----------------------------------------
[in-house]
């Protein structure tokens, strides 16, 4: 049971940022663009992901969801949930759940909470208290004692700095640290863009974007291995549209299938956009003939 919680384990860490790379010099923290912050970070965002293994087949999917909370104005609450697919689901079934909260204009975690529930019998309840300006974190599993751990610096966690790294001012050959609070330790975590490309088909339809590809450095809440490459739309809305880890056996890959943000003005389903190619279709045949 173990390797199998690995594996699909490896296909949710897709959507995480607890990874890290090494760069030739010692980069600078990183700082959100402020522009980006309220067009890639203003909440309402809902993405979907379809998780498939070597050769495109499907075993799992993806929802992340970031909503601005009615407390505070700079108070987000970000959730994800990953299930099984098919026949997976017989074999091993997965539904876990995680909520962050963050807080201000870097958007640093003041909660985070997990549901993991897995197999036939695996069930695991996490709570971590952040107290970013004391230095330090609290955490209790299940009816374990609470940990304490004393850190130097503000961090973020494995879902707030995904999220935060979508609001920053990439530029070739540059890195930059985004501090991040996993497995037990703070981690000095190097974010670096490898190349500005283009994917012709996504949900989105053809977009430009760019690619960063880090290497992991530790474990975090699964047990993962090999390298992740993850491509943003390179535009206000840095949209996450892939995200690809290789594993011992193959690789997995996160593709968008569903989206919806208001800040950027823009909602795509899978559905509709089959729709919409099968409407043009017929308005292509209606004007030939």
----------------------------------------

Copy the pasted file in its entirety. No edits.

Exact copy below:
[in-house]
């Protein structure tokens, strides 16, 4: 049971940022663009992901969801949930759940909470208290004692700095640290863009974007291995549209299938956009003939 919680384990860490790379010099923290912050970070965002293994087949999917909370104005609450697919689901079934909260204009975690529930019998309840300006974190599993751990610096966690790294001012050959609070330790975590490309088909339809590809450095809440490459739309809305880890056996890959943000003005389903190619279709045949 173990390797199998690995594996699909490896296909949710897709959507995480607890990874890290090494760069030739010692980069600078990183700082959100402020522009980006309220067009890639203003909440309402809902993405979907379809998780498939070597050769495109499907075993799992993806929802992340970031909503601005009615407390505070700079108070987000970000959730994800990953299930099984098919026949997976017989074999091993997965539904876990995680909520962050963050807080201000870097958007640093003041909660985070997990549901993991897995197999036939695996069930695991996490709570971590952040107290970013004391230095330090609290955490209790299940009816374990609470940990304490004393850190130097503000961090973020494995879902707030995904999220935060979508609001920053990439530029070739540059890195930059985004501090991040996993497995037990703070981690000095190097974010670096490898190349500005283009994917012709996504949900989105053809977009430009760019690619960063880090290497992991530790474990975090699964047990993962090999390298992740993850491509943003390179535009206000840095949209996450892939995200690809290789594993011992193959690789997995996160593709968008569903989206919806208001800040950027823009909602795509899978559905509709089959729709919409099968409407043009017929308005292509209606004007030939």